2254 Chicago, Halloween and Sepia Saturday #201

2254 Chicago Blvd.

2254 Chicago Blvd.

I don’t remember hearing memories of childhood Halloween celebrations from my parents. I do have a few memories of my own. When I was about 7 years old and we lived in the parsonage at 2254 Chicago Blvd in Detroit, the Youth Fellowship met in the basement. They were having a Halloween party. I remember my sister and I watching them come in all dressed in various costumes.  I don’t know if it was the same year as this photograph was taken or not.

From the 1956 Youth Fellowship Yearbook

From the 1956 Youth Fellowship Yearbook

That same year we dressed up and went over to our cousin’s house to help distribute candy to the trick-or-treaters. I remember wearing my Aunt Mary Vee’s skirt and dressing as a Gypsy.  We never were allowed to go trick-or-treating, but enjoyed passing out the candy. When we were highschool age, we would sometimes leave town for the day to avoid the whole holiday and passing out candy by not being home.  I have no pictures of us in any Halloween costumes.

When my own children were old enough to know Halloween was happening, we did not live in the city. I remember my very young daughter’s going with the older neighbors up and down our short block trick-or-treating in Mt. Pleasant, SC. It was unseasonably cold and they had to wear winter coats over their homemade costumes.

We moved to Mississippi the next week, where we lived out in the country and there wasn’t any trick-or-treating, instead there would be an evening carnival at the school. The students would dress up and there would be booths with games and treats. In Excelsior Springs, MO I don’t remember my kids going trick-or-treating but two had paper routes and their customers gave them so much candy! Way, way more than anyone needed in a year.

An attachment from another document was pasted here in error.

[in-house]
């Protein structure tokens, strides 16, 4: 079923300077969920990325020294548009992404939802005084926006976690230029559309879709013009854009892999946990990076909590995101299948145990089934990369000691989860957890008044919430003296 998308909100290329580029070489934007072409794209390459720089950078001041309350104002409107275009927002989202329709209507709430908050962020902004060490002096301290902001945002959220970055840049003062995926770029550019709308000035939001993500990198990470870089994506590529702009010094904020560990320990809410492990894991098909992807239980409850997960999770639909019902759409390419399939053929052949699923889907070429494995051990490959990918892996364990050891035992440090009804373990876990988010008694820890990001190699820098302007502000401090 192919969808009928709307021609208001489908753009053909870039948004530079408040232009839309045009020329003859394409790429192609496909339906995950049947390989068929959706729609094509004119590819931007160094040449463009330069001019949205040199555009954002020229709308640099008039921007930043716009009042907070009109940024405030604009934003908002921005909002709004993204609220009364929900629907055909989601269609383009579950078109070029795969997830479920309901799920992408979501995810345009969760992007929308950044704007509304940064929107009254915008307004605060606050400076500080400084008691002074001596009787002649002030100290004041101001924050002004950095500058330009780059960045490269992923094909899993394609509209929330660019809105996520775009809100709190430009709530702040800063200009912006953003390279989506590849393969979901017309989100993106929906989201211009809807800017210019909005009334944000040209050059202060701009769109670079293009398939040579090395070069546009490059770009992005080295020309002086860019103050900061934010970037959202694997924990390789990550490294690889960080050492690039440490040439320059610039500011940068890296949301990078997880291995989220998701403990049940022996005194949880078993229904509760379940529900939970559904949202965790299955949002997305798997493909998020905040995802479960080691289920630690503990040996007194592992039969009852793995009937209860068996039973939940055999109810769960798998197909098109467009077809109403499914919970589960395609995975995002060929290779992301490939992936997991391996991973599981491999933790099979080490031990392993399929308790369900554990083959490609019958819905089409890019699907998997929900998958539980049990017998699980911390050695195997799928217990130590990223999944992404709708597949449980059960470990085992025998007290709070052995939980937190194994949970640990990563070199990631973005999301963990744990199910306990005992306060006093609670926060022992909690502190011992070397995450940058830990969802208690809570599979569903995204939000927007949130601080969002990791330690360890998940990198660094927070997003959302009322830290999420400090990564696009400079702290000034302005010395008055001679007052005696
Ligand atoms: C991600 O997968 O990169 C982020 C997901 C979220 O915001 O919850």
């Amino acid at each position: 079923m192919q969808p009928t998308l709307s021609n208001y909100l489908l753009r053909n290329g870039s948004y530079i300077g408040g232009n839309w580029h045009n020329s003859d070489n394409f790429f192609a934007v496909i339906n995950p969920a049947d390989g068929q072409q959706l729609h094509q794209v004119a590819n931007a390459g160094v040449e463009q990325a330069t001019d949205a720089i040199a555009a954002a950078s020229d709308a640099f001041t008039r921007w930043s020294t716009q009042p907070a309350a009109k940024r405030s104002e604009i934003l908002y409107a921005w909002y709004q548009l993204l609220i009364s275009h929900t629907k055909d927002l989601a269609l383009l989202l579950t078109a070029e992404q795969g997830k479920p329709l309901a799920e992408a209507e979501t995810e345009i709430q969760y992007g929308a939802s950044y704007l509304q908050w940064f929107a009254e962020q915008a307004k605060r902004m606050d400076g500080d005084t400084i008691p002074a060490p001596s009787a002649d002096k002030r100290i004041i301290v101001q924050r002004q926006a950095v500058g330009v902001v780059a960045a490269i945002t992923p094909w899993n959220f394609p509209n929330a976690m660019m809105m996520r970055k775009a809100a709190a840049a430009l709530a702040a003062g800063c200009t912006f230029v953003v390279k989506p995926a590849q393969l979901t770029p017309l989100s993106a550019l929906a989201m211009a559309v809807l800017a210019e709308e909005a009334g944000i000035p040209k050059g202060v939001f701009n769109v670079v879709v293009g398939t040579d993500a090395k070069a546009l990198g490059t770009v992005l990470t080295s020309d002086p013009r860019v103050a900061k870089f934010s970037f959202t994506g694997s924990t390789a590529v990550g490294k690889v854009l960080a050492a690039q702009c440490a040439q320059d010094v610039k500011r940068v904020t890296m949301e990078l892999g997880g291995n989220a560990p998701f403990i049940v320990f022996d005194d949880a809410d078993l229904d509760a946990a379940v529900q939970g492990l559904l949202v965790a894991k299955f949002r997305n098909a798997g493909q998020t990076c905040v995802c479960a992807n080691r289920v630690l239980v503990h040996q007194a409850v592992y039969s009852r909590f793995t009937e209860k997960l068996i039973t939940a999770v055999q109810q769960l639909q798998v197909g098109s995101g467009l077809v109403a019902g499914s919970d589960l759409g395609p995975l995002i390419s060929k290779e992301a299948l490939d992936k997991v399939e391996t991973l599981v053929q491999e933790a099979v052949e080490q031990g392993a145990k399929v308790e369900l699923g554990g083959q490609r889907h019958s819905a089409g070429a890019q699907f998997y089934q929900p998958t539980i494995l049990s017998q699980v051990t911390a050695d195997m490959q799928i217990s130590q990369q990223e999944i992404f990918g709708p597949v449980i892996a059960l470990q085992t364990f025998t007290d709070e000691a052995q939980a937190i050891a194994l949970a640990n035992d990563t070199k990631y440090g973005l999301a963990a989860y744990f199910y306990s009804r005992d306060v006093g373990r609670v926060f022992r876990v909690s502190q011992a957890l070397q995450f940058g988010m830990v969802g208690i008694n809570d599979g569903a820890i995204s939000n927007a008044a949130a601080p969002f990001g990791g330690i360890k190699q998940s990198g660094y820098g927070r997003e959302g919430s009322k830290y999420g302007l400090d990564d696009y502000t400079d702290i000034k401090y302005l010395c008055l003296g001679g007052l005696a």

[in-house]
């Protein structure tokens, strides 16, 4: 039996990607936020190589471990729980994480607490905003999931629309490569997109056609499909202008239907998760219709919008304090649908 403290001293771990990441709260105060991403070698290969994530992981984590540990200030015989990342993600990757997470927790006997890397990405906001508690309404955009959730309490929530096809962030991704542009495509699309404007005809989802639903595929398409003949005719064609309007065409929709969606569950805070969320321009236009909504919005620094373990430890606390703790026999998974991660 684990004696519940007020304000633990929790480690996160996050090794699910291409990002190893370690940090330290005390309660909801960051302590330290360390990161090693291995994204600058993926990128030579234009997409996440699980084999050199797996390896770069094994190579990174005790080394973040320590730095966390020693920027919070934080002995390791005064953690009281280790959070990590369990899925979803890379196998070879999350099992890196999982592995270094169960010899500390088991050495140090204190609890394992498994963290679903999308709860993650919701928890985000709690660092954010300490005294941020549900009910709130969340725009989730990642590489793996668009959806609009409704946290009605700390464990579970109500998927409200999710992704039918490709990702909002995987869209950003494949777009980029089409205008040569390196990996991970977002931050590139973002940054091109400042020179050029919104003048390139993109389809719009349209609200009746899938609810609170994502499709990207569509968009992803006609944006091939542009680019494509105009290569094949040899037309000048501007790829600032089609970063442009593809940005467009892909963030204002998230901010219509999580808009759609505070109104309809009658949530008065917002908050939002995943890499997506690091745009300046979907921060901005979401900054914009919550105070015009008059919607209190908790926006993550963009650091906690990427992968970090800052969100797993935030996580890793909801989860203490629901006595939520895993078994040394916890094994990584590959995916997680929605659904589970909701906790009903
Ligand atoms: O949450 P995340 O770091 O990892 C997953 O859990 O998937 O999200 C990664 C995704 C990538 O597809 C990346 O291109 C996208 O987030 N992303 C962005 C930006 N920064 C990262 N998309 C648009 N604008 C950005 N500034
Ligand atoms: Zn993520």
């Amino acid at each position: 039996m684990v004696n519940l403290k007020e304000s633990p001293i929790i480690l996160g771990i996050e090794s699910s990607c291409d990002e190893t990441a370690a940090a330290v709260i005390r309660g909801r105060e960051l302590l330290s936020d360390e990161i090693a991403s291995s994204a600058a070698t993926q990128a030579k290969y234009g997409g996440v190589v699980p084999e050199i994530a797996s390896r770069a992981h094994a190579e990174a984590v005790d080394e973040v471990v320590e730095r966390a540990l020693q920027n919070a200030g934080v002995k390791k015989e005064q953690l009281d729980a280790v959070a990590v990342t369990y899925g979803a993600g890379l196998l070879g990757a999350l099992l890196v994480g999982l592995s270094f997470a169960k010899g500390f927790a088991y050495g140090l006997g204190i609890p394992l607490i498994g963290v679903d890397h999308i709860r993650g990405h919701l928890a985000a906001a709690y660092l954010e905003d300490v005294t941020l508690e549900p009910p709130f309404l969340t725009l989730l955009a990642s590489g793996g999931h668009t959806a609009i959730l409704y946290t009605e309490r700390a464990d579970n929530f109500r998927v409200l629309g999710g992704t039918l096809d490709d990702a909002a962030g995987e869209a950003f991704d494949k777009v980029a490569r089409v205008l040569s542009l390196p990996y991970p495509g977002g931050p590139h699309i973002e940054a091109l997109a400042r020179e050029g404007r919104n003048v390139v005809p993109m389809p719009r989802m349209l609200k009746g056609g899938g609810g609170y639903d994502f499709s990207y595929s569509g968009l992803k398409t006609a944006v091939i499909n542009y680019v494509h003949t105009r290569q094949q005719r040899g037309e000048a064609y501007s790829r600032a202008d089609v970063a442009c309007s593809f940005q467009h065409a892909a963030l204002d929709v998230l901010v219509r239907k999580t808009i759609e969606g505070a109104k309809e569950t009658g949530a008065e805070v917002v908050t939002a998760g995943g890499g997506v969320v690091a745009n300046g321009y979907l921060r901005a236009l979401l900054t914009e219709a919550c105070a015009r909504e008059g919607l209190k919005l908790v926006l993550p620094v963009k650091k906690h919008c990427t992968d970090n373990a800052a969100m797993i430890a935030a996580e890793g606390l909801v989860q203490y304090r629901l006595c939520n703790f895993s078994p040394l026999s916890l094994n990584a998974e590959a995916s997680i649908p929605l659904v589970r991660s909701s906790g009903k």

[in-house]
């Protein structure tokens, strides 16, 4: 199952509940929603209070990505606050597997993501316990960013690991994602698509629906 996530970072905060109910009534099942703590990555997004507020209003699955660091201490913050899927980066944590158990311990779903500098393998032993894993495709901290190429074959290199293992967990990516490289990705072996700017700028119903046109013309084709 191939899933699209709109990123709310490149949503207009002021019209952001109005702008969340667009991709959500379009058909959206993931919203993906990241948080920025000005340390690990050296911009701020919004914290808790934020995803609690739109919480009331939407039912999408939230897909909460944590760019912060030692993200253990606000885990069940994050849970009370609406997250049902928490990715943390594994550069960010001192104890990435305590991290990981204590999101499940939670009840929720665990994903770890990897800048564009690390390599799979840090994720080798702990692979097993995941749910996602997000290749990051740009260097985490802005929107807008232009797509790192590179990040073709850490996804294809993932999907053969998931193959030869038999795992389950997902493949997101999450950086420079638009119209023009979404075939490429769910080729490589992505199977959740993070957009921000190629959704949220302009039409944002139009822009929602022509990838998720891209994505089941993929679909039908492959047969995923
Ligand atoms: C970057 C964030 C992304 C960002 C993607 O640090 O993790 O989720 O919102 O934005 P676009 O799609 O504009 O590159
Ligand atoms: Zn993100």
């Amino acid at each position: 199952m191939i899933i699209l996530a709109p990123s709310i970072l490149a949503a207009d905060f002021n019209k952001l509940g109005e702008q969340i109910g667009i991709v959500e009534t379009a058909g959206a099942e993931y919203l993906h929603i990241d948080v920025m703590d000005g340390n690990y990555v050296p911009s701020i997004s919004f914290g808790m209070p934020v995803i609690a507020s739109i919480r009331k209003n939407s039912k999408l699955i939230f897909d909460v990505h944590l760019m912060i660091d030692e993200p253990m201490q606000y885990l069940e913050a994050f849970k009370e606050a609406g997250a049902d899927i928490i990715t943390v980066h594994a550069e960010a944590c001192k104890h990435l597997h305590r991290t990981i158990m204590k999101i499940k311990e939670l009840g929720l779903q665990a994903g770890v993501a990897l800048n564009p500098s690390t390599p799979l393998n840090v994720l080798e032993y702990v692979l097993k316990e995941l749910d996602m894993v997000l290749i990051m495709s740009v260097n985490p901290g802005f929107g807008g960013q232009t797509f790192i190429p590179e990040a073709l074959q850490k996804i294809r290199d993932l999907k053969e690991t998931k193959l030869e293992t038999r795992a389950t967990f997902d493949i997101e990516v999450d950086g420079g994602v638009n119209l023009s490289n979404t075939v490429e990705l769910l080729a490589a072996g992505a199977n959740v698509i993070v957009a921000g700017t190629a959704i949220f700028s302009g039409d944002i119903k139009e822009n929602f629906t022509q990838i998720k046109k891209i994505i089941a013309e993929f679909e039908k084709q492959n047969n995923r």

The next move was to Idlewild, MI, in the middle of the Manistee National Forest. Some years there was a school carnival. Other years the kids went to town and trick or treated the 2 block business area. A couple of years my Aunt Gladys and Henry had a get together with cider and doughnuts for Halloween. The year when I was librarian at the Yates Township library we had a community party  with bobbing for apples, a fishing booth and refreshments. Here is an article about it from the Ruff Draft, our family newsletter.

ruffdraft_halloween

This post was written with both Sepia Saturday #201 and The Book of Me “Halloween” prompt in mind.

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33 Responses to 2254 Chicago, Halloween and Sepia Saturday #201

  1. Rosie says:

    What a great post. I had not idea that children did not go trick or treating. My siblings and I always did since I can remember. But, as you say, sometimes it was cold and we just wore our jackets, but always wore a mask. When it was time for my children to go out, they didn’t want to wear masks, so we had to get inventive with make-up. Love the picture of the parsonage!

  2. LindaRe says:

    My children who grew up during the 80s and 90s didn’t go trick or treating. They usually went to a friend’s party or a church sponsored harvest festival. Halloween isn’t my holiday. Went one year with a sheet with holes over my head, too cumbersome. A couple years used paint on the face and gave up on the holiday. Today, porch night is off, don’t participate.

    • Kristin says:

      People don’t trick or treat in my neighborhood. Maybe they go a few blocks over to the business area but they don’t come around here.

  3. shelley says:

    I was a gypsy a couple of times. My brother a pirate. We never bought costumes my mother would dress us up. With all kinds of stuff she would find and it always came out to being a gypsy/pirate. So much fun.

  4. Bob Scotney says: